Monday, June 24, 2019

ARTICLES Connectedness as a Protective Factor

Connectedness refers to a sense of being cared for, supported, and belonging, and can be centered on feeling connected to school, families, or other important people and organizations.

Youth who feel engaged and supported at school and at home in adolescence are less likely to experience negative health outcomes in adulthood.
CDC findings published today in Pediatrics suggest that youth who feel connected at home and at school were less likely to experience health risk behaviors related to mental health, violence, sexual health, and substance use in adulthood.
These findings suggest that increasing both school and family (i.e. parents and caregivers) connectedness during adolescence through school, family, and community-based approaches can potentially have a powerful impact on health outcomes later in life.
Schools, families, and healthcare providers have a major role in ensuring that adolescents feel engaged and connected. Concrete actions schools and families can take, as well as resources, are available on our new adolescent connectedness webpage.

Follow us on Twitter @CDC_DASH for more connectedness resources and graphics. We encourage you to share these resources with your colleagues.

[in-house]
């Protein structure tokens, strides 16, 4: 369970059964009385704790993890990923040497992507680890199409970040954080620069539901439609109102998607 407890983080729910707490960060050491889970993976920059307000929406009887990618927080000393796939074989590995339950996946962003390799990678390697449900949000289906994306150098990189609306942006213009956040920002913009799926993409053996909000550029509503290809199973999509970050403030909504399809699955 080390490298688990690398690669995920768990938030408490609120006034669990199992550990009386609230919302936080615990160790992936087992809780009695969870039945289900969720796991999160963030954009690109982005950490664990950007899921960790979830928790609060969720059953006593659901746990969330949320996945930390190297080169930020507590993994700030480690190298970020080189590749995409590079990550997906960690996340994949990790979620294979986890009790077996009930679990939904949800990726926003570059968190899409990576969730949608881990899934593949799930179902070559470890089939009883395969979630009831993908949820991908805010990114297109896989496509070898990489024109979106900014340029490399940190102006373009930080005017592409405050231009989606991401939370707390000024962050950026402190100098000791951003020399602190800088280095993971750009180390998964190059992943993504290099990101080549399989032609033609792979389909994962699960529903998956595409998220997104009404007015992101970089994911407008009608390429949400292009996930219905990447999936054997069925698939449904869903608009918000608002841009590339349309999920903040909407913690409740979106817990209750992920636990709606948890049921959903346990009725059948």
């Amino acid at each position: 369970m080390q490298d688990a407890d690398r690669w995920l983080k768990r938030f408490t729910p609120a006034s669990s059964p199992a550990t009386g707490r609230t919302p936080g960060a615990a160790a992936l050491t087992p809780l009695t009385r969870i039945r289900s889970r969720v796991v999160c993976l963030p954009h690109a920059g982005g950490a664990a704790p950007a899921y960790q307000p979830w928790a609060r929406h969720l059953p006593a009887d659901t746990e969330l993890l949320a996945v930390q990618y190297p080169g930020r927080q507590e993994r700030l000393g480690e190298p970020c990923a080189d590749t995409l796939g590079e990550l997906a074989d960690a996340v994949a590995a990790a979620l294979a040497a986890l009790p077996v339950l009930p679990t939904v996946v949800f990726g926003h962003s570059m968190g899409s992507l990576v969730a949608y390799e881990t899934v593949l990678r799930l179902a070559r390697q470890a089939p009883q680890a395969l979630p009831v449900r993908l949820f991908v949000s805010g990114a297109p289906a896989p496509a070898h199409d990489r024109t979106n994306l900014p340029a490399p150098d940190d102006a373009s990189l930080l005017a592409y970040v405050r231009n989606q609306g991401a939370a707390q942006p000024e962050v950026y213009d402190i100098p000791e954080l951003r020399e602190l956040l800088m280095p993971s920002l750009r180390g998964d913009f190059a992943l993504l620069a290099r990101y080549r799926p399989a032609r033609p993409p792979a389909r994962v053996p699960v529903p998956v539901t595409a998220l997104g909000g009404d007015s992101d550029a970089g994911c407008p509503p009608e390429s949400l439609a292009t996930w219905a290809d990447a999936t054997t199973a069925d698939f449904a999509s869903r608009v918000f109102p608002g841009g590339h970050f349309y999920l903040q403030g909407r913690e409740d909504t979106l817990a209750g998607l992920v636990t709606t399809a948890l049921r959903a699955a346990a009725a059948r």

For more information about CDC Division of Adolescent and School Health (DASH), visit our website.

Strong connections with family, schools, and communities can help prevent youth from committing violent and nonviolent offenses

High-quality parental relationships, and strong connections to schools and neighborhood communities, can help reduce violent and nonviolent offenses among youth, including those who have experienced maltreatment, according to research conducted by Child Trends experts. Findings indicate that youth who experienced maltreatment are at higher risk of becoming involved with the justice system. The research also examines protective factors that can benefit children who have experienced maltreatment, and aims to help families, communities, and schools understand how these factors affect potential involvement with the justice system.

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